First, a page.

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Examination Preparation

Remote Vendor Management Exams During a Pandemic Crisis

Jul 8, 2020 by Branan Cooper

Let’s face it. The working world has changed a bit over the past few months. Many of us in the industry are mainly doing our jobs remotely, and at times, lacking access to things that we realize are back at the office. And to take it a step further, the regulatory examiners are also working remotely.

Remote Vendor Management Exams

The concept of remote examinations – completely remote examinations – is a new one.

For many years, we’ve been used to the cadence of planning and preparing for on-site examinations: setting up workrooms, briefing staff on what to expect, setting up times for discussions, defining perimeters on who to speak with (or not), along with a sequence of review of documents.

That’s all changed as regulators are utilizing remote examination processes due to the pandemic environment. Coming from two previous FDIC banks, we were accustomed to loading certain things through FDICConnect; however, we were always ready to discuss in person. Now, in this new, remote world, it all becomes a bit more challenging.

For example, how do we make certain the examiners understand what they are reading? Currently, we don’t have the luxury of a casual or semi-formal interaction. From the perspective of note-keeping and proper protocol, in an on-site examination, we could reasonably control one-to-one interactions and make sure employees weren’t just approaching an analyst without the compliance officer involved. The documents you’re handing over, even as a matter of due course, may have names and contacts attached, and much like hallway chatter, how do you police it to make sure you’ve got the right information? 

5 Tips for Remote Vendor Management Exams

Our advice is stick to the basics:

  1. Set firm rules from the beginning, both for your team and expectations from the examiners as to whom and from who to communicate.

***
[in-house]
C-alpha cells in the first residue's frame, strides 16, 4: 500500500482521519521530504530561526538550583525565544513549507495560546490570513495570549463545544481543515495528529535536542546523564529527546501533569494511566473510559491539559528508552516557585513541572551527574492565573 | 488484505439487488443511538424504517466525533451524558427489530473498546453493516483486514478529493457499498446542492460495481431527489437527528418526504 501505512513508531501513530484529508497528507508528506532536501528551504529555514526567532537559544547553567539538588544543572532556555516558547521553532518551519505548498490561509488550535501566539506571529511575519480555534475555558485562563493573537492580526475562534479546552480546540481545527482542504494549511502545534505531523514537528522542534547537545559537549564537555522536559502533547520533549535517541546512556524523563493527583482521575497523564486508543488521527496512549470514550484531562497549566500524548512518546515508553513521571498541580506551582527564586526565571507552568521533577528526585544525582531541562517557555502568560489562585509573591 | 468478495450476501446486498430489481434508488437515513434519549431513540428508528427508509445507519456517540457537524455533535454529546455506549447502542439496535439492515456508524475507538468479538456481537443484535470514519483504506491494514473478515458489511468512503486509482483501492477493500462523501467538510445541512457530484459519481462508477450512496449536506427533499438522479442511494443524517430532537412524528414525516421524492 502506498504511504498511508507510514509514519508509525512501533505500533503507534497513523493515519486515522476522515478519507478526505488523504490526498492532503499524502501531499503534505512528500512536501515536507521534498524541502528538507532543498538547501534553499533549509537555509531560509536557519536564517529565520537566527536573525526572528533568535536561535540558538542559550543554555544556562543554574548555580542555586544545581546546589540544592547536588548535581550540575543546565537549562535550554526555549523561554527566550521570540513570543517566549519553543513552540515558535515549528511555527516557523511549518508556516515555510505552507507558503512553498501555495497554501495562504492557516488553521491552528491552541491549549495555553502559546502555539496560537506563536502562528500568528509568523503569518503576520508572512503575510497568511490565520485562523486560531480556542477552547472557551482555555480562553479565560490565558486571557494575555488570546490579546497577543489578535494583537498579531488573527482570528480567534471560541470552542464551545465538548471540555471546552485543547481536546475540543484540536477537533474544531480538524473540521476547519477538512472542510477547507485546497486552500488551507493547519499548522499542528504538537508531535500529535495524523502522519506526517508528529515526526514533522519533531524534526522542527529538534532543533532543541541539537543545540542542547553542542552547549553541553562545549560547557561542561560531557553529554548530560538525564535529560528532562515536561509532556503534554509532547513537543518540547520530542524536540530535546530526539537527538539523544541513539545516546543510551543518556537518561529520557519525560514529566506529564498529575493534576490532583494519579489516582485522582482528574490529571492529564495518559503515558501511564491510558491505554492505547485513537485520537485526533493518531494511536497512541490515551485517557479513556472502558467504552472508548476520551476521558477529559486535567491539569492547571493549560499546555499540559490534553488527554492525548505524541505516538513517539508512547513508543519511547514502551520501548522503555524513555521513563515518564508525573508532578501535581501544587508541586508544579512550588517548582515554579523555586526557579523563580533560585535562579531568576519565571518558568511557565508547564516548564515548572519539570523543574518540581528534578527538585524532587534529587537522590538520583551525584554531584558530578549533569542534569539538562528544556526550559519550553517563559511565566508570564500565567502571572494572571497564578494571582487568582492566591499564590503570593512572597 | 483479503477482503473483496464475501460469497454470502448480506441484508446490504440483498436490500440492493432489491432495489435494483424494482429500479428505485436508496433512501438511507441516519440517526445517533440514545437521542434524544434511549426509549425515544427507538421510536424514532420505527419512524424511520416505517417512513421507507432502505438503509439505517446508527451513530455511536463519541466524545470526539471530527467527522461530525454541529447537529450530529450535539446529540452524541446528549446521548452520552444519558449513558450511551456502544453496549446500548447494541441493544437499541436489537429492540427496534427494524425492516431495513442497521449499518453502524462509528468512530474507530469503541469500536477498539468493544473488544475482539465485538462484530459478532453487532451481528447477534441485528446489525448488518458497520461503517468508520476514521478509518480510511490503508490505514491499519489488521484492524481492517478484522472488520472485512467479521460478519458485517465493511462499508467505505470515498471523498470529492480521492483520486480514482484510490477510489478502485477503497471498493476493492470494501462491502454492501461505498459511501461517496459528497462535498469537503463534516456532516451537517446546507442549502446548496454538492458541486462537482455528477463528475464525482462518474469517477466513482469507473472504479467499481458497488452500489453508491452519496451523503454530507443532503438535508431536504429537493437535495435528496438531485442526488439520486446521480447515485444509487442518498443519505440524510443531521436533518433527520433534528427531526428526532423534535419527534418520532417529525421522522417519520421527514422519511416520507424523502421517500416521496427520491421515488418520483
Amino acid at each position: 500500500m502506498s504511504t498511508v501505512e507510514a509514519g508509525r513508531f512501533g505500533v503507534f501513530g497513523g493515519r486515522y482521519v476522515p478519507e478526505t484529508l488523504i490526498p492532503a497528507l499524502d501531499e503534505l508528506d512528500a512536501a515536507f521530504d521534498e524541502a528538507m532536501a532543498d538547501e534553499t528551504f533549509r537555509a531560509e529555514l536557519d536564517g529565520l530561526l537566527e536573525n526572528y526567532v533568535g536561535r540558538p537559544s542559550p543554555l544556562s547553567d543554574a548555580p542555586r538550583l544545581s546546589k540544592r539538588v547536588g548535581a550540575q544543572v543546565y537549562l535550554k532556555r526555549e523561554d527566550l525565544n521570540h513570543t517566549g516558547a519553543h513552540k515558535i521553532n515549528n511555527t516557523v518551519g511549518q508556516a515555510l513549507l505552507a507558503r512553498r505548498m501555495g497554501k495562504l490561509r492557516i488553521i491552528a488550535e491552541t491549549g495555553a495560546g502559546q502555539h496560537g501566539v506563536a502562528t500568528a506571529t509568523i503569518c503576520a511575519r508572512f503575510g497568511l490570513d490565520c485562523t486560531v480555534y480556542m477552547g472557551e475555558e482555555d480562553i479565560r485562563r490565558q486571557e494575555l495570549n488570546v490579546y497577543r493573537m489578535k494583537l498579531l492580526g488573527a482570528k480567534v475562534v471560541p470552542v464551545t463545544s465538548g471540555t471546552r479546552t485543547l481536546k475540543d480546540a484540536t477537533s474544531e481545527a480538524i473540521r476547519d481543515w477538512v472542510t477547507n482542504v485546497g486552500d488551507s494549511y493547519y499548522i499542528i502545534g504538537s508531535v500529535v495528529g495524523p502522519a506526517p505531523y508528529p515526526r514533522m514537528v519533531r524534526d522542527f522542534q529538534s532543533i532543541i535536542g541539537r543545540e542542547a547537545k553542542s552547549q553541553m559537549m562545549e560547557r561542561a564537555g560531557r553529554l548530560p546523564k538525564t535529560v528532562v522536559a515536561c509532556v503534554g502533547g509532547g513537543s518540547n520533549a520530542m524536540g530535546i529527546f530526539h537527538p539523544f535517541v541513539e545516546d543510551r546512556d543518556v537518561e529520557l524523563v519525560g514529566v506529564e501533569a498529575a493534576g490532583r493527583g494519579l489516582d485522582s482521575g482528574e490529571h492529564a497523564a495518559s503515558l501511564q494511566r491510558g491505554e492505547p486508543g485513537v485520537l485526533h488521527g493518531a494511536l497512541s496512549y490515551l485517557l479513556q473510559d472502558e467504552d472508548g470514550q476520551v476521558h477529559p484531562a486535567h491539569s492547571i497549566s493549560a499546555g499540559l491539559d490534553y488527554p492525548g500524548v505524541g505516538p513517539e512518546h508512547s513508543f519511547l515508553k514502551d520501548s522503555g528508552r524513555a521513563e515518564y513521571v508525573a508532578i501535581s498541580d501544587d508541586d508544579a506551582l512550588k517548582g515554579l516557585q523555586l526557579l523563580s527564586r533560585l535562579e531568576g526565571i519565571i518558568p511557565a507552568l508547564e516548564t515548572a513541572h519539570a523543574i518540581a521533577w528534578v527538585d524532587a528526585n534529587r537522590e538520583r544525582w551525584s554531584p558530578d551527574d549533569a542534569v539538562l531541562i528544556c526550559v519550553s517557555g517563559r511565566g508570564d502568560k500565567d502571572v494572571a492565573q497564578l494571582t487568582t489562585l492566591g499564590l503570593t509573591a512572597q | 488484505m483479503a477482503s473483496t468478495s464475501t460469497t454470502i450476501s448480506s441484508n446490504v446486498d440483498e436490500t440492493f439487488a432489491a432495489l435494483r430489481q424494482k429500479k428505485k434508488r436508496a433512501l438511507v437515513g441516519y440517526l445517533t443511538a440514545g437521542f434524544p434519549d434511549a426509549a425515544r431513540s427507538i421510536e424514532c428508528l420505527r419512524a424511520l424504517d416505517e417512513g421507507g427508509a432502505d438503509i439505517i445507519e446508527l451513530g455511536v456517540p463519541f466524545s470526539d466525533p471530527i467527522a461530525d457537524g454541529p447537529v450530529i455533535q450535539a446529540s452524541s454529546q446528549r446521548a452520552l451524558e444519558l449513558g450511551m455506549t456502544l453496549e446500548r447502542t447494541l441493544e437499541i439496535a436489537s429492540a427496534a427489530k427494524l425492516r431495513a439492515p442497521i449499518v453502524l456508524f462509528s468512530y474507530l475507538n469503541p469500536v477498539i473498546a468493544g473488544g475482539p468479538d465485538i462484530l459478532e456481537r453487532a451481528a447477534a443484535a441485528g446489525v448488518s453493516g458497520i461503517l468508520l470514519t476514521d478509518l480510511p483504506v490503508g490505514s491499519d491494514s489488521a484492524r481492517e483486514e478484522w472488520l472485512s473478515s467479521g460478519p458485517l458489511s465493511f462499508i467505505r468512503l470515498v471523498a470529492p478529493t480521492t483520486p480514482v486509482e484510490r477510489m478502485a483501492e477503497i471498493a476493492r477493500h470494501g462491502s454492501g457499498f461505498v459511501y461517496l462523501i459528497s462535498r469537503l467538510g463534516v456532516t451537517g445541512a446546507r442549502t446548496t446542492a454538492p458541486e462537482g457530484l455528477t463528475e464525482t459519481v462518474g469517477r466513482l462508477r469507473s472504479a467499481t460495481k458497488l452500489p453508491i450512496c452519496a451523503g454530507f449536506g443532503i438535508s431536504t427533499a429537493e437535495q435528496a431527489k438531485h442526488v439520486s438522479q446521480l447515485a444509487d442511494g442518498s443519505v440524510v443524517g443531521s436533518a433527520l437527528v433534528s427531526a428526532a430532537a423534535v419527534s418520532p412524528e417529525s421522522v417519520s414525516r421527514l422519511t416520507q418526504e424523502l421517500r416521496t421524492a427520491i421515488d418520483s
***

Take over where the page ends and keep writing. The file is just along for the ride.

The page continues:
2. Set timelines for delivery of information and funnel the workflow of information.
  3. Review each document more carefully than before.
  4. Schedule firm times for meetings.
  5. Establish a protocol that any concern or finding will flow through you, as the compliance officer or third-party risk officer and not directly to the business area. 

Will this be the norm going forward? We simply don’t know. Some regulators, like the Federal Reserve and the OCC, announced that all bank examination activity will resume, but that all exams will continue off-site for the foreseeable future. With staff reductions and off-site exams, it will be interesting to see how it plays out in the name of efficiency.

Do you know what steps need to be taken after a vendor management exam? Download the infographic.

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Branan Cooper

Written by Branan Cooper

Branan has nearly 30 years of experience in the financial services industry with a focus on the management of operational and regulatory processes and controls—most notably in the area of third party risk and operational compliance. Branan also serves as an industry thought leader. He's a member of InfraGard and the Professional Risk Management Industry Association (PRMIA). And, he was selected in 2018 as an advisor to the Center for Financial Professionals (CEFPro) and board member for the Global Sourcing Resource Network (GSRN).

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